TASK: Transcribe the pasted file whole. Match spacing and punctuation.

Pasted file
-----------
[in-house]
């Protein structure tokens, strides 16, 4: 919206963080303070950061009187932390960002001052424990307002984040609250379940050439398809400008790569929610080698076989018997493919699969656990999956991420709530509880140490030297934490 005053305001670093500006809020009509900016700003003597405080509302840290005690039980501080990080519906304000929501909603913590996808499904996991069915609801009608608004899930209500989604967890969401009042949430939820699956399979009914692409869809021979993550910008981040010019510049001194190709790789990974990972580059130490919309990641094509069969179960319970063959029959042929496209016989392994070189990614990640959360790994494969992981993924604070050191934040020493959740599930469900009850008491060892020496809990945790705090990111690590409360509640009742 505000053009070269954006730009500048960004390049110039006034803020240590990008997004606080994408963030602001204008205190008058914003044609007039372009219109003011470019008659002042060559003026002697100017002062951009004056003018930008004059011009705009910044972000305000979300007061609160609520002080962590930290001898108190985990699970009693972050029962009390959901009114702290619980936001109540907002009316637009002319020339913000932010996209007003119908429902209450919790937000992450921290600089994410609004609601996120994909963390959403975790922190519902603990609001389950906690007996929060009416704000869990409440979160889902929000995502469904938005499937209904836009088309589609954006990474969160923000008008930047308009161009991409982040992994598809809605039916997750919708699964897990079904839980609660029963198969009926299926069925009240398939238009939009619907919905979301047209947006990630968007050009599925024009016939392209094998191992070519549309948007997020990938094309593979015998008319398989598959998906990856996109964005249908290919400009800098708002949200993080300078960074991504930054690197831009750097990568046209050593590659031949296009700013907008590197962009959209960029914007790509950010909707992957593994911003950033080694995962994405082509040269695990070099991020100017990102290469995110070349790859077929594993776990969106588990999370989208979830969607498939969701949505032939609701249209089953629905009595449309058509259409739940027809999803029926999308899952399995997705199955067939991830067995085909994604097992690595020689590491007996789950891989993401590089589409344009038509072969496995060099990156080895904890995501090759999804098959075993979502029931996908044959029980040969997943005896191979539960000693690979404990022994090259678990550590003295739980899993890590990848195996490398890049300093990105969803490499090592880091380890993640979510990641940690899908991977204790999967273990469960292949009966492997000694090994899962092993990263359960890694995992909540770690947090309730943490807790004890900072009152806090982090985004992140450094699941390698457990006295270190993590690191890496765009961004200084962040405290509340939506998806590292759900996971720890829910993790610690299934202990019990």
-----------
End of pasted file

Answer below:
[in-house]
């Protein structure tokens, strides 16, 4: 919206963080303070950061009187932390960002001052424990307002984040609250379940050439398809400008790569929610080698076989018997493919699969656990999956991420709530509880140490030297934490 005053305001670093500006809020009509900016700003003597405080509302840290005690039980501080990080519906304000929501909603913590996808499904996991069915609801009608608004899930209500989604967890969401009042949430939820699956399979009914692409869809021979993550910008981040010019510049001194190709790789990974990972580059130490919309990641094509069969179960319970063959029959042929496209016989392994070189990614990640959360790994494969992981993924604070050191934040020493959740599930469900009850008491060892020496809990945790705090990111690590409360509640009742 505000053009070269954006730009500048960004390049110039006034803020240590990008997004606080994408963030602001204008205190008058914003044609007039372009219109003011470019008659002042060559003026002697100017002062951009004056003018930008004059011009705009910044972000305000979300007061609160609520002080962590930290001898108190985990699970009693972050029962009390959901009114702290619980936001109540907002009316637009002319020339913000932010996209007003119908429902209450919790937000992450921290600089994410609004609601996120994909963390959403975790922190519902603990609001389950906690007996929060009416704000869990409440979160889902929000995502469904938005499937209904836009088309589609954006990474969160923000008008930047308009161009991409982040992994598809809605039916997750919708699964897990079904839980609660029963198969009926299926069925009240398939238009939009619907919905979301047209947006990630968007050009599925024009016939392209094998191992070519549309948007997020990938094309593979015998008319398989598959998906990856996109964005249908290919400009800098708002949200993080300078960074991504930054690197831009750097990568046209050593590659031949296009700013907008590197962009959209960029914007790509950010909707992957593994911003950033080694995962994405082509040269695990070099991020100017990102290469995110070349790859077929594993776990969106588990999370989208979830969607498939969701949505032939609701249209089953629905009595449309058509259409739940027809999803029926999308899952399995997705199955067939991830067995085909994604097992690595020689590491007996789950891989993401590089589409344009038509072969496995060099990156080895904890995501090759999804098959075993979502029931996908044959029980040969997943005896191979539960000693690979404990022994090259678990550590003295739980899993890590990848195996490398890049300093990105969803490499090592880091380890993640979510990641940690899908991977204790999967273990469960292949009966492997000694090994899962092993990263359960890694995992909540770690947090309730943490807790004890900072009152806090982090985004992140450094699941390698457990006295270190993590690191890496765009961004200084962040405290509340939506998806590292759900996971720890829910993790610690299934202990019990």